'Little Princess of Huawei' Annabel Yao gets names trademarked despite previous backlash and apology from Ren Zhengfei

Huawei trademarked the name of Annabel Yao, the daughter of Huawei founder Ren Zhengfei.
PHOTO: Weibo

China's telecoms giant Huawei Technologies Co. has trademarked the name of its founder Ren Zhengfei's youngest daughter Annabel Yao to prevent companies from "maliciously" using her name as she sets off on an entertainment career.

Search results on Tianyancha, a Chinese business registration and trademark platform, showed authorities approved the trademarks on Oct 21. They covered the woman's real name, Yao Siwei, and her stage name Yao Anna in over 20 classes of goods and services, such as jewellery and machinery.

News of the trademark applications became public in February, just days after the company filed for the applications on Jan 25. The decision was blasted by people who thought the case was an example of the perks enjoyed by the rich and powerful.

Amid the public criticism, Ren apologised in internal letters that were leaked for leveraging Huawei's stature in China for personal reasons and said it was the first time he had done so.

Yao is pursuing a career in entertainment. Photo: Weibo
Yao is pursuing a career in entertainment. PHOTO: Weibo

Yao was born to Ren's ex-wife Yao Ling and is nicknamed Huawei's "little princess". In January, she announced the start of an entertainment business in a splashy 17-minute documentary.

Calling herself a "princess who breaks the rules", Yao signed with Beijing-based TH Entertainment as an entertainment artist in January and released her first pop single soon after that.

A ballet dancer who passed Britain's prestigious Royal Academy of Dance's top-level ballet exam at the age of 15, the Harvard graduate has received mixed views for her endeavour into show business.

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Ren reportedly told Huawei staff in the February letters that the trademarks were meant to protect her name as early as possible because some companies in China had already trademarked her name for their "malicious" use.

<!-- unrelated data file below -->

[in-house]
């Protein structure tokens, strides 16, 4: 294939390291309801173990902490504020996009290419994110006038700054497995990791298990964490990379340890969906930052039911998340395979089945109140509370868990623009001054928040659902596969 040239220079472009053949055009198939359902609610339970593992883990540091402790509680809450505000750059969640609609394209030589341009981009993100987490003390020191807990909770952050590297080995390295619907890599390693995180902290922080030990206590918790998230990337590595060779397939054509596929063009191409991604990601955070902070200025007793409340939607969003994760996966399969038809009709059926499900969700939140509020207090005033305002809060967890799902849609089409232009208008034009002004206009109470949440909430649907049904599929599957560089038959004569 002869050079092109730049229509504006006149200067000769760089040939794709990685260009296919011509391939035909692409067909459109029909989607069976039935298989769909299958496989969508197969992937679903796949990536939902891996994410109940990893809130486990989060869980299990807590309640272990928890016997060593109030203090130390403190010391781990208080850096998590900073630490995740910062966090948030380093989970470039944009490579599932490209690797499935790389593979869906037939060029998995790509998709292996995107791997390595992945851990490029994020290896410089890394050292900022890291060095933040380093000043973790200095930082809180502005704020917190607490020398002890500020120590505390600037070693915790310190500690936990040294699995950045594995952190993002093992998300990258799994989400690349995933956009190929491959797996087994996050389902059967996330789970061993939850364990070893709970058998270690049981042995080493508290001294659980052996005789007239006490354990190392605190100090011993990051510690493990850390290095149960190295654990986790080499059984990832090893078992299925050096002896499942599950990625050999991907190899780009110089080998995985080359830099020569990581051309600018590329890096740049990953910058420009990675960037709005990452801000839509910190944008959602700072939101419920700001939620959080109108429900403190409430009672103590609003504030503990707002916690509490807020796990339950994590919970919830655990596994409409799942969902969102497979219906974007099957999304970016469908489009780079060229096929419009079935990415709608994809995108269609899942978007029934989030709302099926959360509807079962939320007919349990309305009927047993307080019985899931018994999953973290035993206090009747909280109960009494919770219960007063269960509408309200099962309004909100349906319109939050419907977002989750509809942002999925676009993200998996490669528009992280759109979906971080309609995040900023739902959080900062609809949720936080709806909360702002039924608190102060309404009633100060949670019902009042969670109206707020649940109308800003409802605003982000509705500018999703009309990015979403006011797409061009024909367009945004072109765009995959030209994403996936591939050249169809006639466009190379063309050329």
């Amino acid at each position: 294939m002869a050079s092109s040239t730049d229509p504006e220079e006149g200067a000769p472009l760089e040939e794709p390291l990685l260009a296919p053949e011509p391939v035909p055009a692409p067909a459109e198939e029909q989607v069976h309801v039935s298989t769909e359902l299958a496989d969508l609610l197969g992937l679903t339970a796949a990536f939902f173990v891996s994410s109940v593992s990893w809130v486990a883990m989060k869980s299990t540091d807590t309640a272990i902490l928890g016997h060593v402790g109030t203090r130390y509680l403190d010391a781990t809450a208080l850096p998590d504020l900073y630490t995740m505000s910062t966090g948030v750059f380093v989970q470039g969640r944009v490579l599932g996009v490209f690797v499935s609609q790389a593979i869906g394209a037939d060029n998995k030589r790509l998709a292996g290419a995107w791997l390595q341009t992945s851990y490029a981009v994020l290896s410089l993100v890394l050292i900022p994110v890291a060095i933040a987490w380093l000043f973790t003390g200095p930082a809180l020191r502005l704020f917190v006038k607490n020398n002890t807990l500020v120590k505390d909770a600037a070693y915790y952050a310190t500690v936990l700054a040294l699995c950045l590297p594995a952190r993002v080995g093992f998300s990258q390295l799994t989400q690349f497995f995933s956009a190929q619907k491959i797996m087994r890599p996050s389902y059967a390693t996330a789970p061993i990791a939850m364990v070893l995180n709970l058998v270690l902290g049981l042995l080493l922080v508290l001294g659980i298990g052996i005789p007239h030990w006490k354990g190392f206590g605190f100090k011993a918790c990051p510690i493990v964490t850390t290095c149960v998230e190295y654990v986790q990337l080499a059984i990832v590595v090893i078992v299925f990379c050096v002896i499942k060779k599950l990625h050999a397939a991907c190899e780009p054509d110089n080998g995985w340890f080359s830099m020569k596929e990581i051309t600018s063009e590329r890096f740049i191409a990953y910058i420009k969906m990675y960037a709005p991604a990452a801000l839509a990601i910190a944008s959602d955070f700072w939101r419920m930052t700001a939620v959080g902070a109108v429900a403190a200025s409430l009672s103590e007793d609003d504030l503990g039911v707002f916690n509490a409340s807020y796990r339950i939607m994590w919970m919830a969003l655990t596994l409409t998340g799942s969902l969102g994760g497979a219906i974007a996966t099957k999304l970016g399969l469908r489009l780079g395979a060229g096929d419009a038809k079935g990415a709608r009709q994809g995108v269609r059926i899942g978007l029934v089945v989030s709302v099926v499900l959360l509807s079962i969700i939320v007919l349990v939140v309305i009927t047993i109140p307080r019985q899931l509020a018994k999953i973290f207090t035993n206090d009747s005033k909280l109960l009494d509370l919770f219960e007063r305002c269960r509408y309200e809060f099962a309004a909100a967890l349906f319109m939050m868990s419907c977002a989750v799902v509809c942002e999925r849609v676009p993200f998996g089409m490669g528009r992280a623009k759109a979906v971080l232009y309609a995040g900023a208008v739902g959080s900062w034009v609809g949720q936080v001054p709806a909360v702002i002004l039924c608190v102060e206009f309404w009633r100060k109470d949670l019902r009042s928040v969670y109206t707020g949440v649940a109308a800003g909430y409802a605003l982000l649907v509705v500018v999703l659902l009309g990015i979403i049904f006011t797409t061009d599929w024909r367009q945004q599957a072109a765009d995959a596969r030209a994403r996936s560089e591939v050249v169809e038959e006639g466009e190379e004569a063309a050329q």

Huawei applied for the trademarks because Yao, who is 23-years-old and recently graduated from Harvard University, does not own a company to use in the application process.

However, the move has drawn some backlash online.

"She can apply through other companies, why Huawei? It is upsetting to take advantage of Huawei's influence. I feel it is selfish and I suddenly do not like Huawei anymore," one user said.

Furthermore, Yao finds herself compared to her older half-sister, Meng Wanzhou, who spent nearly three years under house arrest in Canada fighting extradition to the US.

She was welcomed home as a hero after she was released in September, and her saga became a nationalistic rallying point in China amid tensions between officials in Beijing and their counterparts in Ottawa and Washington over the detention of Canadians Michael Kovrig and Michael Spavor.

Hero's welcome for Meng Wanzhou at Huawei offices in China after extradition battle and quarantine. PHOTO: Screengrab/YouTube/South China Morning Post

"We like Meng Wanzhou. She is a hero in our hearts," a person wrote on Weibo, while saying about Yao: "It is a pity such a well-educated person becomes an entertainer."

There is also a perception that Ren has a soft spot for Yao, especially after he flew to Paris ahead of her debutante ball in 2018 and agreed to pose for a photoshoot with Yao for Paris Match, a magazine, despite being famously shy.

In April 2020, Ren told the South China Morning Post that he had come to regret the lack of time he spent with his older children, Meng and Ren Ping, who are over 20 years older than Yao.

This article was first published in South China Morning Post